Document Imaging has many advantages over paper filing systems. Some of the notable advantages are freed up storage space and document retrieval time savings. By converting thousands of pages to scanned images, you are able to recover valuable floor space as well as substantial monetary savings. Document retrieval time is cut down to seconds instead of minutes or even hours. A document imaging system allows more than one person to access the same file at the same time. Once documents are imaged they can be permanently saved and encrypted so that no one can manipulate or delete these from the system.
A table has been included to further emphasize the advantages of an imaging system over a paper archive. The table compares side by side a typical imaging system versus a paper archive.
A paper archive in this comparison is defined as any paper based filing system that is confined to one or more given areas pertaining to one or more departments of an organization. The storage method can relate to documents archived in cardboard or metal boxes, filing cabinets, rotating modules, compact units etc. The retrieval method is dependent on a person knowing both the location of the file and its position within the filing system. Most paper archiving systems will require a person to physically be mobile in accessing a file. Concurrent access to a paper file is not simultaneous and can only happen once a photocopy or facsimile is made of the original. (Unless a duplicate paper filing system has been created elsewhere, there are hardly any occurrences of this type in Australia)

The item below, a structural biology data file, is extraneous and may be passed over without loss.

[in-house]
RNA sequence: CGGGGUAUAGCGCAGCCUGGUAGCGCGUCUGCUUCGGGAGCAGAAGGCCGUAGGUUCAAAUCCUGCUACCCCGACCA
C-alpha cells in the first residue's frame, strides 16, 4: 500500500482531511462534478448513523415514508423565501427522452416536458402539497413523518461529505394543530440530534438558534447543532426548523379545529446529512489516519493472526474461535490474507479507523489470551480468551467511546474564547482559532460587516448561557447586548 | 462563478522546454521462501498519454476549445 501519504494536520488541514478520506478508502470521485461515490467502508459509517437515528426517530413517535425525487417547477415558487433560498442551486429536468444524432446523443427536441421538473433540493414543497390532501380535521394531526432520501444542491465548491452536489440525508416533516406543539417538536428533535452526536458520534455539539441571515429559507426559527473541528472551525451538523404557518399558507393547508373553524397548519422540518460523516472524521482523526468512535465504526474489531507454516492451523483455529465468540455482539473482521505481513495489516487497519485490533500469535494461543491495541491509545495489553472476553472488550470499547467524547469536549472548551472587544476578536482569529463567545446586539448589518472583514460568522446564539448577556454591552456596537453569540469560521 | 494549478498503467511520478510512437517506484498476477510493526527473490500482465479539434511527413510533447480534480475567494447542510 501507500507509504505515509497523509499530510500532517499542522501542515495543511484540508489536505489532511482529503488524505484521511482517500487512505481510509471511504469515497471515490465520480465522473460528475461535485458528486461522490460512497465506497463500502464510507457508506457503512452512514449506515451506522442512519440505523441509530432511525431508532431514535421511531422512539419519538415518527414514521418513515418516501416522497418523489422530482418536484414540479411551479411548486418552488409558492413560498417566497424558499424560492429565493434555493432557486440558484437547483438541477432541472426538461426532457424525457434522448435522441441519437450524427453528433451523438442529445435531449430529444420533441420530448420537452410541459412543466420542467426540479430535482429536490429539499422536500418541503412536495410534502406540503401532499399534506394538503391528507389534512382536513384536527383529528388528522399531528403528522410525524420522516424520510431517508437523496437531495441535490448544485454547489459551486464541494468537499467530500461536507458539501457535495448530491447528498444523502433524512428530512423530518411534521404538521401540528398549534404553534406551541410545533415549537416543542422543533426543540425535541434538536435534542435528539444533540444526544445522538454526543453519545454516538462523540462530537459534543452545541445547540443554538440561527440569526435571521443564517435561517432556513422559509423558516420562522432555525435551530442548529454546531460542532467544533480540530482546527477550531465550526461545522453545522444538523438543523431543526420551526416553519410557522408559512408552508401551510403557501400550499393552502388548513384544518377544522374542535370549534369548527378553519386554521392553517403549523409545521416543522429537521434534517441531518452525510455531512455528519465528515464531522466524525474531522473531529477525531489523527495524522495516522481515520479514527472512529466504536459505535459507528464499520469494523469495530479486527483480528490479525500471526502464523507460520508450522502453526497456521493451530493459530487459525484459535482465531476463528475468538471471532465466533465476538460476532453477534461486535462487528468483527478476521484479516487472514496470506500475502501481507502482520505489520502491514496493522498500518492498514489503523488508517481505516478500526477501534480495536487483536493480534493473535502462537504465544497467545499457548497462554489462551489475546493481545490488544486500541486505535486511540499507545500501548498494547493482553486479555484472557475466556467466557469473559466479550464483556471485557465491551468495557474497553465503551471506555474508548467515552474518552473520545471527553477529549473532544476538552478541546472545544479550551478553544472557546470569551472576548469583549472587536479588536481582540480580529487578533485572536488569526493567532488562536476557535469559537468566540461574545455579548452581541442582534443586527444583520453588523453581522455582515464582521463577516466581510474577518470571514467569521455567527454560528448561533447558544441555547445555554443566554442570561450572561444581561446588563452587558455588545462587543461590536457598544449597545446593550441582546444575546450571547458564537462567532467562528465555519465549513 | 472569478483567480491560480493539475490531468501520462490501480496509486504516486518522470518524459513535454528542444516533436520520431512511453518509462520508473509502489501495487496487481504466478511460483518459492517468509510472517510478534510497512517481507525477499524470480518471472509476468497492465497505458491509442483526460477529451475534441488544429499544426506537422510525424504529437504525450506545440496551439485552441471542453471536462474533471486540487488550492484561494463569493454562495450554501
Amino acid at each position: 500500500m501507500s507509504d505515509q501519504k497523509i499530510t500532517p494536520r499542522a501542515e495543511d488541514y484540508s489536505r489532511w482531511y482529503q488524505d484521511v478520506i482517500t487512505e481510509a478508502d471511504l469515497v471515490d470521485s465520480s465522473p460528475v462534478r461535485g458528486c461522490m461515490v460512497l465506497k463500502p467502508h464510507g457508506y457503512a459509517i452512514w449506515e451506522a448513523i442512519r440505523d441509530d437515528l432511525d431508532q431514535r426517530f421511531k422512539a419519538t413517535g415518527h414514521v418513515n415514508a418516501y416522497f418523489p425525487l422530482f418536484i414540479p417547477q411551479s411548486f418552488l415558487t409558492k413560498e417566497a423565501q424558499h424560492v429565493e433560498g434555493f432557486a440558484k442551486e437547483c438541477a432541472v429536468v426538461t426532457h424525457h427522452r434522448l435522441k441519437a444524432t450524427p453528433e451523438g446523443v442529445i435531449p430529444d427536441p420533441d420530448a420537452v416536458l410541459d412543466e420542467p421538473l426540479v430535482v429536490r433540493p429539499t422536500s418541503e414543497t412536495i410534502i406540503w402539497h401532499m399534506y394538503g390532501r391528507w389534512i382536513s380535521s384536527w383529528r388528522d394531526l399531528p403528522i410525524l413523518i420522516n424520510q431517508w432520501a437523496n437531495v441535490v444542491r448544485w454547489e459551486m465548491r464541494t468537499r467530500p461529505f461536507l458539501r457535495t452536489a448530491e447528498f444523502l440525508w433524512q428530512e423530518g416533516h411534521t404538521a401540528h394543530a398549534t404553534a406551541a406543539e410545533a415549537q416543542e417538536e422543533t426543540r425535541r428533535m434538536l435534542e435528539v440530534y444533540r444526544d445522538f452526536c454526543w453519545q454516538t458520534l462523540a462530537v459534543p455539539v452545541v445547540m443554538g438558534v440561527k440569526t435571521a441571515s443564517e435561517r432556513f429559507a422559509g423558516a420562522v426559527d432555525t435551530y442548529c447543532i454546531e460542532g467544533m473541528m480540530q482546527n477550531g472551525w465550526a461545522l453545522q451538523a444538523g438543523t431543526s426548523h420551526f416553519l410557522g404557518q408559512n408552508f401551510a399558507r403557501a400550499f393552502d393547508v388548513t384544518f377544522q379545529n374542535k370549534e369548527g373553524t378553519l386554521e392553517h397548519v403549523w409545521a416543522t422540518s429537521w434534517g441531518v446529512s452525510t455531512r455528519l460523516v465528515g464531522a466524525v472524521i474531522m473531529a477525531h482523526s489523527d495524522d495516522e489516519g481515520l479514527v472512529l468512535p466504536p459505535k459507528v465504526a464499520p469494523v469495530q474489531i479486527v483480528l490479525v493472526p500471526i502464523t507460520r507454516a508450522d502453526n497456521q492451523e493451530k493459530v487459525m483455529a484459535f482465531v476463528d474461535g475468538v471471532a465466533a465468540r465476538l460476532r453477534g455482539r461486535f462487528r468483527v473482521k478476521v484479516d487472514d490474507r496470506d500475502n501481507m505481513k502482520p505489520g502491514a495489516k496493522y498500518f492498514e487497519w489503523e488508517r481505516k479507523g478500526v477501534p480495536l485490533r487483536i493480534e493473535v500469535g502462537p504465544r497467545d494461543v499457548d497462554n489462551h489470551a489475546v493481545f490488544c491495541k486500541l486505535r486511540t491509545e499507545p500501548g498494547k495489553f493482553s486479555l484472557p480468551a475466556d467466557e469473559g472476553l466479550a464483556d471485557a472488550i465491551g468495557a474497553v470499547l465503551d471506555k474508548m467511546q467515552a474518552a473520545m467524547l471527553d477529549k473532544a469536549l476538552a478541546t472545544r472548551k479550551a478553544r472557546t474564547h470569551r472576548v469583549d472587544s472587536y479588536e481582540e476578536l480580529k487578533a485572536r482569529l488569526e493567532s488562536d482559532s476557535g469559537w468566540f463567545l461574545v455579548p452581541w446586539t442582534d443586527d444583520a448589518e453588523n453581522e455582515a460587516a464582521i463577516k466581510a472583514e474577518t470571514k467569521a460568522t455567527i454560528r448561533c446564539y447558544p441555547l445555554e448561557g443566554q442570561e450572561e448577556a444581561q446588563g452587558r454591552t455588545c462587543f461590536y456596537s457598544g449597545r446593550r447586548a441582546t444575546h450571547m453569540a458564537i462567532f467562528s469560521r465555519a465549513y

An imaging solution is defined as a system where paper records are scanned and images are created, then indexed and available through digital or electronic means via the use of software and computing equipment. A backup exists and is remotely located from its mirror location. Concurrent access to the same information is available to anyone on a computing, intranet or internet network.